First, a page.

Why would someone want to work for you?
If you really take the time to think about that question, do you have a good answer?
Is the answer you’re thinking of better than what most companies (including your competitors) offer?
Your employer brand is the image that comes to mind when someone hears your company’s name.
Building a strong employer brand is an incredibly tough thing to do that requires help from everyone in the company.
In this post, I’m going to share five simple ways that you can build up your employer brand and give some examples for you to emulate.
What Is Employer Branding And Why Does It Matter
Your employer brand is the answer to the question “why should someone join your company?”
It’s important to understand the difference between a consumer brand and an employer brand.
Most companies spend their time and energy focusing on their consumer brand, but the focus should be on the employer brand.
I understand why the focus is on the consumer brand. If consumers think strongly of your brand, they’ll buy your products, which means more $$$.
But the employer brand is the long game.
Develop a place that employees love being at, it will be cheaper for you to find great people, and customers will be so well taken care of that they’ll always buy from you.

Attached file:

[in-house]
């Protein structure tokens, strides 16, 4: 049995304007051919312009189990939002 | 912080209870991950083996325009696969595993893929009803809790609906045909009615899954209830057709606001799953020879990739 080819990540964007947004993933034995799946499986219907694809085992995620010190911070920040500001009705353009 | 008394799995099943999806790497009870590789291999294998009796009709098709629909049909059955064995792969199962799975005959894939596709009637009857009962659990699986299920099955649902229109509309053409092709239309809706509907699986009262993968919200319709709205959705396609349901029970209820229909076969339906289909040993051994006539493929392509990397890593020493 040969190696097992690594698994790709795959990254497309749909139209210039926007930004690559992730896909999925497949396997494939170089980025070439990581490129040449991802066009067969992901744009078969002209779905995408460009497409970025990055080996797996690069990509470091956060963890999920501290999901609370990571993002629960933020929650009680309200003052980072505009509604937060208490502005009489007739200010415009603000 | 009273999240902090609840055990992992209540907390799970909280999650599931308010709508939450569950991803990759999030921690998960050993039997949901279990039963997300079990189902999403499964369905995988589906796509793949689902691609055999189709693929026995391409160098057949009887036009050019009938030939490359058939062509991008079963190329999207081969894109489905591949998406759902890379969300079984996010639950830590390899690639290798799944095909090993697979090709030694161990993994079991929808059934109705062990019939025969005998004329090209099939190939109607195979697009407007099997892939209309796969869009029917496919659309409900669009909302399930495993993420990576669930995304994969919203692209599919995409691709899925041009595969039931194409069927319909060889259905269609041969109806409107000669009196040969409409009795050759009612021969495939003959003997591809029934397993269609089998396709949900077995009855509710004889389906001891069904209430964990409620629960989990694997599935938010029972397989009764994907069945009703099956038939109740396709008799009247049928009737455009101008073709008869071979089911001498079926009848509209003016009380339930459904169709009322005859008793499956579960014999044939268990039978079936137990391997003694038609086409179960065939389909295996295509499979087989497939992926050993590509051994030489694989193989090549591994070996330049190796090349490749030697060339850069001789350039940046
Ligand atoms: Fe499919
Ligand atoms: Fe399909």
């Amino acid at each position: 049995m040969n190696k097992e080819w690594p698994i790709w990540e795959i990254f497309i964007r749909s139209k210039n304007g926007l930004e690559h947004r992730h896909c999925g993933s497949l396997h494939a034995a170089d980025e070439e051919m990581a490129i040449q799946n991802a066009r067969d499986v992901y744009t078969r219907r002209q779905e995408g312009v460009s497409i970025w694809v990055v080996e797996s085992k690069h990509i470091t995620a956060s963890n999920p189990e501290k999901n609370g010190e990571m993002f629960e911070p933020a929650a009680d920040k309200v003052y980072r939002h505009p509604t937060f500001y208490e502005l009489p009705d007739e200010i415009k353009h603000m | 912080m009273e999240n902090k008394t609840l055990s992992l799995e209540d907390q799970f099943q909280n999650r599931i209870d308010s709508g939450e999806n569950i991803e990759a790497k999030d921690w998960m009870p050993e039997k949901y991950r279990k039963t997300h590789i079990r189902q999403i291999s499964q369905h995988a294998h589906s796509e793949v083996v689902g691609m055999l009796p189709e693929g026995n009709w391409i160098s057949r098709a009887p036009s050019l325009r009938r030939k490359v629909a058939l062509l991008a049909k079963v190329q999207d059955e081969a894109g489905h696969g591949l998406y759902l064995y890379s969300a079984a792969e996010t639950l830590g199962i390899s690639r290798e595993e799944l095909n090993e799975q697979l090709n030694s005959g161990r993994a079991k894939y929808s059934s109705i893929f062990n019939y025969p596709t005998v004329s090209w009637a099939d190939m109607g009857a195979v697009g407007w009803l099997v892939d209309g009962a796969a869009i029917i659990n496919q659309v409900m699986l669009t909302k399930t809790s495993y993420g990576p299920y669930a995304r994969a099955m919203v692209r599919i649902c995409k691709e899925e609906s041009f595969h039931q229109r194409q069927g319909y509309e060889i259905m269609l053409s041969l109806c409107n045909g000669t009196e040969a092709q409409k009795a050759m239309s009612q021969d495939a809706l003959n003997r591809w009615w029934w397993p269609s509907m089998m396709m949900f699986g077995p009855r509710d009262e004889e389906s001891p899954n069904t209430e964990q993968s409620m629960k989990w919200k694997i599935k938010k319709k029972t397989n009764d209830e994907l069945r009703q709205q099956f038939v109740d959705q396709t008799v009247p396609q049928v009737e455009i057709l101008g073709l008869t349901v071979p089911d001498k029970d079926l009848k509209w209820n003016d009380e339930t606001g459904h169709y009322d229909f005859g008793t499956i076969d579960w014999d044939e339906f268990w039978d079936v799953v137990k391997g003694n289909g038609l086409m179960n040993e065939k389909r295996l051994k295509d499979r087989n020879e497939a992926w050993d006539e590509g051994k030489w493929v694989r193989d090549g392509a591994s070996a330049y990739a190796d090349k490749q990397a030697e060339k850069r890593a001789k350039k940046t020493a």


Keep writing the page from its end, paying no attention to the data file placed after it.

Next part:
Building up your employer brand is important because it has huge impacts on your bottom line.
Just look at some of these statistics from Linkedin1
- Employers with a strong talent brand drive 2x the amount of applicants per job compared to other companies
- 84% would consider leaving their current jobs if offered another role with a company that had an excellent corporate reputation
- Employers with strong employment brands see a 43% decrease in cost per hire
5 Tips To Build Your Employer Brand
All of these tips are all related to one another and work together to make a cohesive strategy.
None of these things cost any money, and more than anything are about creating an amazing place to work and empowering your employees.
Let’s go through the list.
Focus On Your Culture
This is the first and most important tip. No matter what else you do, if you don’t work on creating your employer brand from the inside out, none of your efforts will matter.
In today’s connected, social world, word of mouth is the most powerful tool you have for employer branding.
If your employees don’t enjoy working at your company, other people will know about it – trust me.